Feminism is very in vogue at the moment. David Morrison, Beyoncé, Ronda Rousey all share a common goal: to see women achieve equal rights and opportunities in all aspects of life. Whether that’s in the social, political or sporting arena, it doesn’t really matter.
I’d argue that Ella is a feminist publication aimed at empowering, informing and encouraging women through cycling. I’d also argue that if you’re reading this, you’re a feminist.
In November I was asked by the Australian Institute of Sport to join a pilot program they were launching in partnership with one of Australia’s largest steel manufacturing companies, BlueScope. The program, now known as ‘Change the Game‘, is about creating mutually beneficial partnerships between 10 of Australia’s best female athletes and 10 BlueScope employees, who vary from plant managers to state managers. Each athlete was paired up with a BlueScope employee and given free reign. “Make of the program what you will,” we were told.
For the athletes like myself it’s an opportunity to begin to ‘pad’ our transition from sport to the real world by learning from BlueScope’s and our partner’s experience in the business sphere. Instead of jumping straight off the 10-metre diving board onto a bed of concrete, we were being giving the option of a foam pit. I was more than on board with that.
BlueScope were approaching the program from another point of view entirely; diversity. Their work force is overwhelmingly male dominated. How can they encourage and motivate women to join their organisation? To advance in management?
These were questions that never really occurred to me until I joined the program. I have been, for the majority of my career, in teams run by women. My teammates are women, my colleagues are women and my boss is a woman.
Too often we dwell on the negative in women’s cycling and women’s sport in general. And its true; media coverage is below par, sponsorship is hard to come by, etc…But how often do we stop to dwell on the positive? I’ve found that working in a female dominated work environment is a positive. What’s more, it’s a privilege.
It wasn’t until my BlueScope partner, Chris, stood in Stuey O’Grady’s coffee shop in Adelaide in January and asked his Fielders colleagues to look around that I realised this.
Chris and I had been emailing sporadically since the inception of the Change the Game program and workshop in November. We had agreed to catch up in Adelaide when I travelled there for this month’s Santos Women’s Tour Down Under.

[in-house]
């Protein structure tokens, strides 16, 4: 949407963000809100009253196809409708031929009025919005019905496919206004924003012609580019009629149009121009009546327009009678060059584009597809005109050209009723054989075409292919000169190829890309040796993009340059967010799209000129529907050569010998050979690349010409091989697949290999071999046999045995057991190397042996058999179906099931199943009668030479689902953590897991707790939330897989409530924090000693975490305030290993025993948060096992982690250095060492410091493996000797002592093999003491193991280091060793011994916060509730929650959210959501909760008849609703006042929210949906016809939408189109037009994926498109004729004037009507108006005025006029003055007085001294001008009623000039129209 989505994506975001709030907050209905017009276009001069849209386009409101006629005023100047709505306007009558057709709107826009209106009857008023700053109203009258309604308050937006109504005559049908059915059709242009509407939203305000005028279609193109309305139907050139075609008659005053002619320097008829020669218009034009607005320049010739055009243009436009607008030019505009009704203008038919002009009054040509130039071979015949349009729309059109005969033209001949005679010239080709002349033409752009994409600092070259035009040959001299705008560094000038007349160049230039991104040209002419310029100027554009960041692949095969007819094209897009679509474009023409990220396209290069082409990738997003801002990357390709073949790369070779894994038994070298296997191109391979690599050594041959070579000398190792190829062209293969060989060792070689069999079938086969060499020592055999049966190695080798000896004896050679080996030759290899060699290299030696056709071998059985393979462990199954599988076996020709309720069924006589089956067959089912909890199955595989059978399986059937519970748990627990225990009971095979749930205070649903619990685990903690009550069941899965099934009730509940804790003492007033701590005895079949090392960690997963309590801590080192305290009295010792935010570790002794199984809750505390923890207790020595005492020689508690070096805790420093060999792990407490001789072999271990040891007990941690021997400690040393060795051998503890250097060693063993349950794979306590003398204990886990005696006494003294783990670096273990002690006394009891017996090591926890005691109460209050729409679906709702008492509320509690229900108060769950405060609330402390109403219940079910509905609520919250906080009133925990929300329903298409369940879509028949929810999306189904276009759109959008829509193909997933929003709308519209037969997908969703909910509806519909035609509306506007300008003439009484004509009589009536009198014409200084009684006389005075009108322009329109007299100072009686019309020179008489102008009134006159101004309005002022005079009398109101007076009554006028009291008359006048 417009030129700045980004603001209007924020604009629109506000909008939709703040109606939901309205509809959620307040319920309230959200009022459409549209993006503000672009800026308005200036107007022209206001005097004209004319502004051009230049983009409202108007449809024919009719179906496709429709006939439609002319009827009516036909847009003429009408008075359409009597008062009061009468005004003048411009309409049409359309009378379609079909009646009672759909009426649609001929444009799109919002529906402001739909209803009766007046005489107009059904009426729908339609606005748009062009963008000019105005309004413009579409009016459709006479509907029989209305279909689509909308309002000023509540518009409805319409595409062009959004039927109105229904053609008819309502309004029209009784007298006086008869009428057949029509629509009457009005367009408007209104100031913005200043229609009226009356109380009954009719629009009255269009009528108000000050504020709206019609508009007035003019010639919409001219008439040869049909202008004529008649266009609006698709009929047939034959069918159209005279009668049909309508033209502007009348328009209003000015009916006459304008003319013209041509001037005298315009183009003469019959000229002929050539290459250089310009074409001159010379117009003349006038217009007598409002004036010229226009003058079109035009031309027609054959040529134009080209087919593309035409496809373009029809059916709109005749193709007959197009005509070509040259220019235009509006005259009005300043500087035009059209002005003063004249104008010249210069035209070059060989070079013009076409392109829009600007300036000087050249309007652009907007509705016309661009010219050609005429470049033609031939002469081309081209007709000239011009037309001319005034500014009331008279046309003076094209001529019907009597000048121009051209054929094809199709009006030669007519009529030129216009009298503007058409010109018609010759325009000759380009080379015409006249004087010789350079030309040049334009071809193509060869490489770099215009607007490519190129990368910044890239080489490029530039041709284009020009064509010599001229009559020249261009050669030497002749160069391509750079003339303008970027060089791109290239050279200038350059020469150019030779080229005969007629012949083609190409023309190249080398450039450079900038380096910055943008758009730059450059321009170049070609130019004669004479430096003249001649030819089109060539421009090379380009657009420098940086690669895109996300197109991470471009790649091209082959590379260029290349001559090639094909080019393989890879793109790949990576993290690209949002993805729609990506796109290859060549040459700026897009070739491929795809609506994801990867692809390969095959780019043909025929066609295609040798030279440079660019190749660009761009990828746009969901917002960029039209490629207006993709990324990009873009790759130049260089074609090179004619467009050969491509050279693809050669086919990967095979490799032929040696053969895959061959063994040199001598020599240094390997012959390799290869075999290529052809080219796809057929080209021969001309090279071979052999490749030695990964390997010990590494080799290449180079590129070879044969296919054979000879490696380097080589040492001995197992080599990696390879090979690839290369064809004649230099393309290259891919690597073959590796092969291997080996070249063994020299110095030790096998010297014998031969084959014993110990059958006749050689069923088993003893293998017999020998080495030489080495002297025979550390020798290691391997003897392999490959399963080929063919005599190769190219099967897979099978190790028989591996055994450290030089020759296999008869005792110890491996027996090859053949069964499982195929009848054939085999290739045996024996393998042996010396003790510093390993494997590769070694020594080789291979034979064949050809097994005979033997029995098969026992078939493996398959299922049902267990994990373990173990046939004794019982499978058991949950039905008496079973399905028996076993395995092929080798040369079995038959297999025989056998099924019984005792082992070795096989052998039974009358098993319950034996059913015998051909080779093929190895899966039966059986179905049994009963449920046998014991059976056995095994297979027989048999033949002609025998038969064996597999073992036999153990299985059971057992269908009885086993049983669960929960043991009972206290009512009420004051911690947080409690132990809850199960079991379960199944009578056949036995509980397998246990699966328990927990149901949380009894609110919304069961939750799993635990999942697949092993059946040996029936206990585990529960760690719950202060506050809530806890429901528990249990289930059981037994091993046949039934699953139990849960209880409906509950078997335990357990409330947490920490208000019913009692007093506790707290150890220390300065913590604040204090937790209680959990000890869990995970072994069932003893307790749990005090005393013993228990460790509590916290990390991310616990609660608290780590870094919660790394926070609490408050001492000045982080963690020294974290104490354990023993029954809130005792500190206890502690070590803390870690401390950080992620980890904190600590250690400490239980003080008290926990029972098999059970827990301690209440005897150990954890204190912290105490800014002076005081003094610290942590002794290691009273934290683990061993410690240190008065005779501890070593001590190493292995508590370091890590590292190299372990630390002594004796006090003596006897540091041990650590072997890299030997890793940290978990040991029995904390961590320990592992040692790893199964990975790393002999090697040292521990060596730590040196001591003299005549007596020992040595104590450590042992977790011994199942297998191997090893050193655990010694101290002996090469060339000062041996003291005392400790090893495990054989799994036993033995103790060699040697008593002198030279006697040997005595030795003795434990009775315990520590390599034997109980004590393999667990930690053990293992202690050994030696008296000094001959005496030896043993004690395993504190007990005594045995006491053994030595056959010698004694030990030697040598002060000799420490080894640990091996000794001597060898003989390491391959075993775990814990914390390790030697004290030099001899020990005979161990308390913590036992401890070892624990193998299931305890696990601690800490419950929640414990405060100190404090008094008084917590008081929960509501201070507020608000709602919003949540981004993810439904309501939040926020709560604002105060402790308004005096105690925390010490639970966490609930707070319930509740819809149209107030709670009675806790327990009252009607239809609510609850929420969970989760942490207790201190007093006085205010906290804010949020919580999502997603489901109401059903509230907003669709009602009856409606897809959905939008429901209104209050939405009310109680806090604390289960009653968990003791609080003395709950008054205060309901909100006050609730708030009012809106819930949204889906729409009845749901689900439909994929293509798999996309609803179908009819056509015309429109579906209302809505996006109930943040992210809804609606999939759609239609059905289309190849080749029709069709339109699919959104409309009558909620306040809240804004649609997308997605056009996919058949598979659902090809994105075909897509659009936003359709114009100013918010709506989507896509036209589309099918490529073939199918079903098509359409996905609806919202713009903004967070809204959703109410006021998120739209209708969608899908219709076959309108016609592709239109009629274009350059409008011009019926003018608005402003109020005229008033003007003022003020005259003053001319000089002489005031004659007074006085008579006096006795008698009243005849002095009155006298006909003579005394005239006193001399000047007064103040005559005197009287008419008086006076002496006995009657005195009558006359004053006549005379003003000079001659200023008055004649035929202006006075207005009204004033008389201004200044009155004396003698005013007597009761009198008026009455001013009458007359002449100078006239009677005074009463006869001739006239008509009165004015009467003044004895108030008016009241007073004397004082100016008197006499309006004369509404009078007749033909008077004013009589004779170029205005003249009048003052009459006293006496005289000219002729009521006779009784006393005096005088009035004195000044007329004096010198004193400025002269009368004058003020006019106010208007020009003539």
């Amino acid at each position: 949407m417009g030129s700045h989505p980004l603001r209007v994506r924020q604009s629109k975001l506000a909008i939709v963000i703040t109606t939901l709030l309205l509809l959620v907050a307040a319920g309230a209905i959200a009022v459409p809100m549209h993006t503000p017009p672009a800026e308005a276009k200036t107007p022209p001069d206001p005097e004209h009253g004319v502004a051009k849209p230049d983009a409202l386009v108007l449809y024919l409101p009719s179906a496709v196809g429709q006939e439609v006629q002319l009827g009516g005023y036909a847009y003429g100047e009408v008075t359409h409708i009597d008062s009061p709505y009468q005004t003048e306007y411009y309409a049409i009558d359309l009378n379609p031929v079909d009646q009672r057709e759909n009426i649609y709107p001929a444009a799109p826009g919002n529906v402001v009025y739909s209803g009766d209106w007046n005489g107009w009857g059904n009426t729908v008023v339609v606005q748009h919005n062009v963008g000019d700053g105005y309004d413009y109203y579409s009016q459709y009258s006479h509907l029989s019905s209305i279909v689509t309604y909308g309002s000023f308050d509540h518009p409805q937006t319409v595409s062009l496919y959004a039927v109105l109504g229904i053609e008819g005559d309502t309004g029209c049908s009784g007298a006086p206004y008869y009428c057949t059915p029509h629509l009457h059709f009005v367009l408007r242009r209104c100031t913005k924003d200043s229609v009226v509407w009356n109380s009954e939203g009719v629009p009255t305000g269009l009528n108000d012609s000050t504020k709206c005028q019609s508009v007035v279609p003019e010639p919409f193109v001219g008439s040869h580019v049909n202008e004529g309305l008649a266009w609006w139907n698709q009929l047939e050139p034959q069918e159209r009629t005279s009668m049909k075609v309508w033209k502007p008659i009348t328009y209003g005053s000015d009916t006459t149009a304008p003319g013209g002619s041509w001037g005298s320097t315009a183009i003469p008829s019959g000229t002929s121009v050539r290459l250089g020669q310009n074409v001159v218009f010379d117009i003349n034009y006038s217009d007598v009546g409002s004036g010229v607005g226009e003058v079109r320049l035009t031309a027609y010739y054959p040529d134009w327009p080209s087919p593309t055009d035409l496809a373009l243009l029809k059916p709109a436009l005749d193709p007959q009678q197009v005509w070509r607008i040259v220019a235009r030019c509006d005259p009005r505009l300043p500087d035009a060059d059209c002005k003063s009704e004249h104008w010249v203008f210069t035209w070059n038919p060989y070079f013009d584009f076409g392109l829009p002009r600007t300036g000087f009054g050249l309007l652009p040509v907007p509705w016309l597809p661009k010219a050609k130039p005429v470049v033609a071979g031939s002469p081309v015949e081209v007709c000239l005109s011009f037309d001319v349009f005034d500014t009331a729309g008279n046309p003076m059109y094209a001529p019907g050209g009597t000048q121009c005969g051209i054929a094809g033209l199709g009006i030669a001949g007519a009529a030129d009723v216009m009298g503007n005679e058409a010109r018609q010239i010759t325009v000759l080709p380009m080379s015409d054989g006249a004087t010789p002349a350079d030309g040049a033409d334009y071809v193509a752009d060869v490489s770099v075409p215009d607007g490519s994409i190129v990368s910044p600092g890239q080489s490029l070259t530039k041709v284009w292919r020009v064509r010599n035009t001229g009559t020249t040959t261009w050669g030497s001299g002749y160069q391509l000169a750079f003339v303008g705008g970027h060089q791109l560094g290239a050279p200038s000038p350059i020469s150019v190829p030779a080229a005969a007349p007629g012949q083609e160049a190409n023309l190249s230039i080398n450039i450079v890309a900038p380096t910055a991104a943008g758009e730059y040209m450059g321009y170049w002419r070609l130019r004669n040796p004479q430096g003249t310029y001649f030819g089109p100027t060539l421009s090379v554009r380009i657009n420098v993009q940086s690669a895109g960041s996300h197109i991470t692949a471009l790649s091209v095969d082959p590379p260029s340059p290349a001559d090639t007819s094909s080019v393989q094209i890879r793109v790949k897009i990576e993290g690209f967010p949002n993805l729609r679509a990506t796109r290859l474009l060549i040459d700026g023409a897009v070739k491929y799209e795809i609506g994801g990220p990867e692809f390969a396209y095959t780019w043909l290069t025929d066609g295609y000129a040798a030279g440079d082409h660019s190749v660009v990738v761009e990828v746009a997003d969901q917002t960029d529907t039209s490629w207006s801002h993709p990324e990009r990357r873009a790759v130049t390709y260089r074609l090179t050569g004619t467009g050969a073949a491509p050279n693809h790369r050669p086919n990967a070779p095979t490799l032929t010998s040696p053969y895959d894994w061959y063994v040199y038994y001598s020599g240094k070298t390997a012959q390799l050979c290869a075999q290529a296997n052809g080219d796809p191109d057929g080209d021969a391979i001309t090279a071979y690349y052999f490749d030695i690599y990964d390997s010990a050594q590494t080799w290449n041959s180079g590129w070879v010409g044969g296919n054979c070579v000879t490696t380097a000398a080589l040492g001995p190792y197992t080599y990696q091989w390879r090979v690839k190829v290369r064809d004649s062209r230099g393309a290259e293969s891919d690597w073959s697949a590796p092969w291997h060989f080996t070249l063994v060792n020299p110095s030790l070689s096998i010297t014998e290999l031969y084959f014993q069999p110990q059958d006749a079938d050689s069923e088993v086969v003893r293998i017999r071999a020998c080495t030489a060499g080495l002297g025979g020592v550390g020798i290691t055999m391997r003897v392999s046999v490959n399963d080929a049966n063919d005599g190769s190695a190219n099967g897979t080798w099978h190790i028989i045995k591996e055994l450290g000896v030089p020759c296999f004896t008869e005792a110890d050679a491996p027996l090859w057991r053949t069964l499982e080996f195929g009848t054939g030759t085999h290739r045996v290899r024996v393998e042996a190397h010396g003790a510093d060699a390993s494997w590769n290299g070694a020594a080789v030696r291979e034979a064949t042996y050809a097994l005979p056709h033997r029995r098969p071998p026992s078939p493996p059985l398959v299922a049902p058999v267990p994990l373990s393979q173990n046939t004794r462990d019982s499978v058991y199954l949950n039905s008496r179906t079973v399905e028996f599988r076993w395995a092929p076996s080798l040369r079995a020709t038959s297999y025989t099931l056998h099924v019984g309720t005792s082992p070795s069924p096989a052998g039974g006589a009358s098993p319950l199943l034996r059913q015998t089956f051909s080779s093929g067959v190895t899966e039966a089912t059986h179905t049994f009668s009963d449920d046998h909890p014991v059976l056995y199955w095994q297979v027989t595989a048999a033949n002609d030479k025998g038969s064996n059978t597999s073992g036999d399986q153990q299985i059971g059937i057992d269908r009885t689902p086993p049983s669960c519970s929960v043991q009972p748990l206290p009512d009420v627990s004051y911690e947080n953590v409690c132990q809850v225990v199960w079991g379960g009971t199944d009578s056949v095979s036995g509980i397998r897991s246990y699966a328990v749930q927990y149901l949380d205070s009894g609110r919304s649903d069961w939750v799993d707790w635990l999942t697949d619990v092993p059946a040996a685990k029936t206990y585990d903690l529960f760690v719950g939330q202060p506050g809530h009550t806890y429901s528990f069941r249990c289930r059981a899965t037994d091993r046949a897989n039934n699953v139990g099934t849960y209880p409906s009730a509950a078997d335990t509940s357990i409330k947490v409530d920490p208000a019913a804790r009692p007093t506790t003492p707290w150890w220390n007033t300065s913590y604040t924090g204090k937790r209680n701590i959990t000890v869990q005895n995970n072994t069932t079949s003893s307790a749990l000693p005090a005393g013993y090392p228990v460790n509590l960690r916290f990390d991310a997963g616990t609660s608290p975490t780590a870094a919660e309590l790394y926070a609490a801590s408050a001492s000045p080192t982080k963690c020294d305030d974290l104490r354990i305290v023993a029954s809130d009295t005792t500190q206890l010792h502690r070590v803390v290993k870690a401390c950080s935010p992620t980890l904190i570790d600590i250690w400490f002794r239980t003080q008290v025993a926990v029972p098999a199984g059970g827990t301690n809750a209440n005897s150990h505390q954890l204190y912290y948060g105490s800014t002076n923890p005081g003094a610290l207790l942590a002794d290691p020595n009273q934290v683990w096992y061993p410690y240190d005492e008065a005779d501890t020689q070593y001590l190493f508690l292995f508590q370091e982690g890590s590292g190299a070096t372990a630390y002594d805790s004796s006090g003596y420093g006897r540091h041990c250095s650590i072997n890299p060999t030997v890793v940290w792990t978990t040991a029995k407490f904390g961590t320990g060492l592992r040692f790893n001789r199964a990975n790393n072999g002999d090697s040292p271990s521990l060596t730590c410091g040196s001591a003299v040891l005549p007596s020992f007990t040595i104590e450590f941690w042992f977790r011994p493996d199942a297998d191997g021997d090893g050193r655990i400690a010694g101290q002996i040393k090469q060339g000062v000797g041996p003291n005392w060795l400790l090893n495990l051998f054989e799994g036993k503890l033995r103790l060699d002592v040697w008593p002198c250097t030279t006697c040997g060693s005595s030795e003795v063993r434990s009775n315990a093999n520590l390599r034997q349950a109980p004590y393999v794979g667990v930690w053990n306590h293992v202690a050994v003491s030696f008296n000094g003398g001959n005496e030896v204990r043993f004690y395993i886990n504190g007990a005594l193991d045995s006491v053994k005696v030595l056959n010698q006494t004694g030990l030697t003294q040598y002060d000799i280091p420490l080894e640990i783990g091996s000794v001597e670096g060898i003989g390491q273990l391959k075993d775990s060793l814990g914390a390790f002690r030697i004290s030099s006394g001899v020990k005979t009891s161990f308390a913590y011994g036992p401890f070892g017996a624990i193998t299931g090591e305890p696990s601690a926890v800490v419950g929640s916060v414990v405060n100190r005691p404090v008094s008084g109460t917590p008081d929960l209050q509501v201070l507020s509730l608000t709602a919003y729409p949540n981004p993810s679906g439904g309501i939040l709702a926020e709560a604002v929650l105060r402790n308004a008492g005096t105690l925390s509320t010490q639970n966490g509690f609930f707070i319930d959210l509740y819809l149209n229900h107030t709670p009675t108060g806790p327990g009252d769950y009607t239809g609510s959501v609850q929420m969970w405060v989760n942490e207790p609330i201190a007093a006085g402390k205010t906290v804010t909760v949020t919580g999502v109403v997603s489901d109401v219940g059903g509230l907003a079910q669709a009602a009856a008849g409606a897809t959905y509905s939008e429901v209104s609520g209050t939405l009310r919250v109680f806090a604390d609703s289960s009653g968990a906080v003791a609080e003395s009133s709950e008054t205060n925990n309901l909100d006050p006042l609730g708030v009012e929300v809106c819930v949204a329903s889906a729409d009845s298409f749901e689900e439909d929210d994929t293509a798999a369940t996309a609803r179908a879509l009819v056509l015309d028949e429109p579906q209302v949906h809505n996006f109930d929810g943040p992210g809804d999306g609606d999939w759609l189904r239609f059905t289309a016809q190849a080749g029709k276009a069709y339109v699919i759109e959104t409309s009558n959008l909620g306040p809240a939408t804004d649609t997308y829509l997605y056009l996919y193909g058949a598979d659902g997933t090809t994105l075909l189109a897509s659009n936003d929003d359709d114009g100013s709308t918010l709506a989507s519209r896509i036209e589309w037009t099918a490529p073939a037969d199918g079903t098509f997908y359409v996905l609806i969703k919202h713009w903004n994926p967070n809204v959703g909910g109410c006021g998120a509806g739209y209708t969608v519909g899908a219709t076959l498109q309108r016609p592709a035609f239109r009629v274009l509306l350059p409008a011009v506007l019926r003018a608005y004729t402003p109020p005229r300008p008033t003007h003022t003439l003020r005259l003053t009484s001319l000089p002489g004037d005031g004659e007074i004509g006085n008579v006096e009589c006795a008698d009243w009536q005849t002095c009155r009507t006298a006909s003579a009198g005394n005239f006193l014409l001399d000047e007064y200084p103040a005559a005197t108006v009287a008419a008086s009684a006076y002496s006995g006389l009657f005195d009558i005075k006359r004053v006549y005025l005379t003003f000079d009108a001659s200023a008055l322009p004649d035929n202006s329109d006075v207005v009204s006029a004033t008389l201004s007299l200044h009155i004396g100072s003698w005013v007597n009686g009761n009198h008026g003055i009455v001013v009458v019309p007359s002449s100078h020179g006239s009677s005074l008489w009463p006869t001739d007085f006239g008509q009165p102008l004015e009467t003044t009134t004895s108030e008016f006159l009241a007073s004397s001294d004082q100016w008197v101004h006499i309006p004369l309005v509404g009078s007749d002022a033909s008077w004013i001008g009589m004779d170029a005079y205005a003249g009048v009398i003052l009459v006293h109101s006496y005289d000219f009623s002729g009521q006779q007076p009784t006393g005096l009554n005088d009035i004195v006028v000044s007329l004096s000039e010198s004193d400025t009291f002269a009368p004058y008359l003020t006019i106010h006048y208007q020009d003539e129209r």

I had invited Chris to come along to the third stage of the tour. He sat in on the team meeting, rode in the race car and got to see how my team of women work together to achieve a common goal. He also got to see what riding in 42 degree heat does to people — an added bonus I’m sure. By the end of the day my teammates and I looked somewhat similar to a grape left outside for too long; shrivelled, discoloured and smaller than when we started.
A few days later Chris invited me to a ‘meet-and-greet’ breakfast with some of his Fielders and Lysaght (Adelaide based companies owned by BlueScope) colleagues. Which brings me back to Stuey’s.
As Chris asked, I glanced around with the other 35 or so people who had gathered in the quirky bike cafe. Were we about to be told to look under our seat and check for the gold star? Oh man I hope I win. I never win anything.
“How do you feel blokes?” Chris asked the men in the room, “Outnumbered?”
Looking around I realised the ratio of men to women was significantly skewed, much like the ratio of coffee shop time to ride time on recovery days.
“You should,” Chris answered his own question. “I wanted it to be that way.”
Chris went on to explain that at BlueScope, women are unfortunately usually the ones in the blokes’ situation. It is a diversity issue that he and the people higher up at BlueScope want to try and correct.
Chris’ speech got me thinking about how lucky I have been to work in an industry that is female dominated — when I say industry I’m referring specifically to women’s cycling and not the general ‘cycling industry’. And how privileged I have been to work with, for and under some pretty incredible, motivated, driven and inspirational women. All of a sudden I realised my experience isn’t the norm, it’s a unique opportunity to learn from women.
Don’t get me wrong, I’m not anti-male — my dog is male and I love him almost as much as I would if he were a girl — I just realised the importance of having strong, female role models of which we have plenty in women’s cycling and women’s sport in general.
Working with people like Velocio Apparel owner and former Velocio-SRAM team manager Kristy Scrymgeour, and my current team manager Rochelle Gilmore has given me confidence and inspiration for what I want to do when I finish cycling.
Seeing how women like Marianne Vos influence and impact the public and inspire young girls to ride their bikes makes me feel empowered. I mean, surely it’s not just me who wants to be Marianne Vos when they grow up?
Women’s cycling is going forward in leaps and bounds at the moment thanks in large part to these women, but also due to all women who ride or race and all the men who support us. So thank you, because if you’ve read this far you’re a giant feminist like Chris. Be a giant feminist.
Chloe Hosking is a professional cyclist riding for WiggleHigh5. The Australian found cycling as a pre-teen and spent her early years on the bike riding around Canberra with her dad. Chloe took an untraditional path to Europe, self-funding trips to ride with composite teams and club teams at international races. She hopes that her success inspires other Australian women to recognize the multiple pathways to European racing.